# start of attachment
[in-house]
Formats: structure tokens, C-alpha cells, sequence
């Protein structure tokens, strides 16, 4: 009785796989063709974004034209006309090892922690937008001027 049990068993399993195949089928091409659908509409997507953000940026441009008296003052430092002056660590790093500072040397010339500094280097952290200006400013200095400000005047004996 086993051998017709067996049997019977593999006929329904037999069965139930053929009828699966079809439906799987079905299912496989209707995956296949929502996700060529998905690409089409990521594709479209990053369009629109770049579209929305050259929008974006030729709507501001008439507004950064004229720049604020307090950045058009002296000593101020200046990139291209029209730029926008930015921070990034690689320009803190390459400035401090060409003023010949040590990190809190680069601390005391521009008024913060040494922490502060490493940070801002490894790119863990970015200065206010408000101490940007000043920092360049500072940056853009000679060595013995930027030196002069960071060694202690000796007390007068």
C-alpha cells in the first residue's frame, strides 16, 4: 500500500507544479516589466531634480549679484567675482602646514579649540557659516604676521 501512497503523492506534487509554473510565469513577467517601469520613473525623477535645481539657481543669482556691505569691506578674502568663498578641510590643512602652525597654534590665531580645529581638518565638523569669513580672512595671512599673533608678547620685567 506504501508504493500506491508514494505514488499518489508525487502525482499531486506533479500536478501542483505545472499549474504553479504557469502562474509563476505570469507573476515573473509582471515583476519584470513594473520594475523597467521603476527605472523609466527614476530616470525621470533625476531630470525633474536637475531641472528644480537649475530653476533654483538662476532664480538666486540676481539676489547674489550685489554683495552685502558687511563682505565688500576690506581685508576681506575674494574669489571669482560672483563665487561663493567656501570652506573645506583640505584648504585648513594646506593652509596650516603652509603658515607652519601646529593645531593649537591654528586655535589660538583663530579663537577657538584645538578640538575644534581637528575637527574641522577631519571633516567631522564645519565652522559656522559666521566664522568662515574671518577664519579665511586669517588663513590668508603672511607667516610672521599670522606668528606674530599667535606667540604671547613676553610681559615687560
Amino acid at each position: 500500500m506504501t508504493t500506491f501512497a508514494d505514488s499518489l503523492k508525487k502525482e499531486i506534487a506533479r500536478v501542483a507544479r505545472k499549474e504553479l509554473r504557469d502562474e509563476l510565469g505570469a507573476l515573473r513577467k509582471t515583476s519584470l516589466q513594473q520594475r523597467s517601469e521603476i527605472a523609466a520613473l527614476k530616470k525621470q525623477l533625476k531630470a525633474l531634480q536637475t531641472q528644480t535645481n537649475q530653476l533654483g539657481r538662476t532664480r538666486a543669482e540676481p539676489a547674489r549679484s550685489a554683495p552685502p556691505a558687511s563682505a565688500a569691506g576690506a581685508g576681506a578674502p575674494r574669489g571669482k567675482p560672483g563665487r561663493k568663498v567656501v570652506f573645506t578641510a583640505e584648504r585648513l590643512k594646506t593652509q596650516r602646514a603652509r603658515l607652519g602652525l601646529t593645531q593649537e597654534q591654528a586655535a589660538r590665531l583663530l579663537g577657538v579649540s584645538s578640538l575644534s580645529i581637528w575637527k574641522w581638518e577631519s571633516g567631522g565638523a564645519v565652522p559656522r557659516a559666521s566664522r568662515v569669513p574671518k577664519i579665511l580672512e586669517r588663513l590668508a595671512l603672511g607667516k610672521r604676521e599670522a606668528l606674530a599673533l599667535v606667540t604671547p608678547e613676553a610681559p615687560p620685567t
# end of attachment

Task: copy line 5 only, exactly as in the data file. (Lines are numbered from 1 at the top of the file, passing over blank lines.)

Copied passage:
Amino acid at each position: 500500500m506504501t508504493t500506491f501512497a508514494d505514488s499518489l503523492k508525487k502525482e499531486i506534487a506533479r500536478v501542483a507544479r505545472k499549474e504553479l509554473r504557469d502562474e509563476l510565469g505570469a507573476l515573473r513577467k509582471t515583476s519584470l516589466q513594473q520594475r523597467s517601469e521603476i527605472a523609466a520613473l527614476k530616470k525621470q525623477l533625476k531630470a525633474l531634480q536637475t531641472q528644480t535645481n537649475q530653476l533654483g539657481r538662476t532664480r538666486a543669482e540676481p539676489a547674489r549679484s550685489a554683495p552685502p556691505a558687511s563682505a565688500a569691506g576690506a581685508g576681506a578674502p575674494r574669489g571669482k567675482p560672483g563665487r561663493k568663498v567656501v570652506f573645506t578641510a583640505e584648504r585648513l590643512k594646506t593652509q596650516r602646514a603652509r603658515l607652519g602652525l601646529t593645531q593649537e597654534q591654528a586655535a589660538r590665531l583663530l579663537g577657538v579649540s584645538s578640538l575644534s580645529i581637528w575637527k574641522w581638518e577631519s571633516g567631522g565638523a564645519v565652522p559656522r557659516a559666521s566664522r568662515v569669513p574671518k577664519i579665511l580672512e586669517r588663513l590668508a595671512l603672511g607667516k610672521r604676521e599670522a606668528l606674530a599673533l599667535v606667540t604671547p608678547e613676553a610681559p615687560p620685567t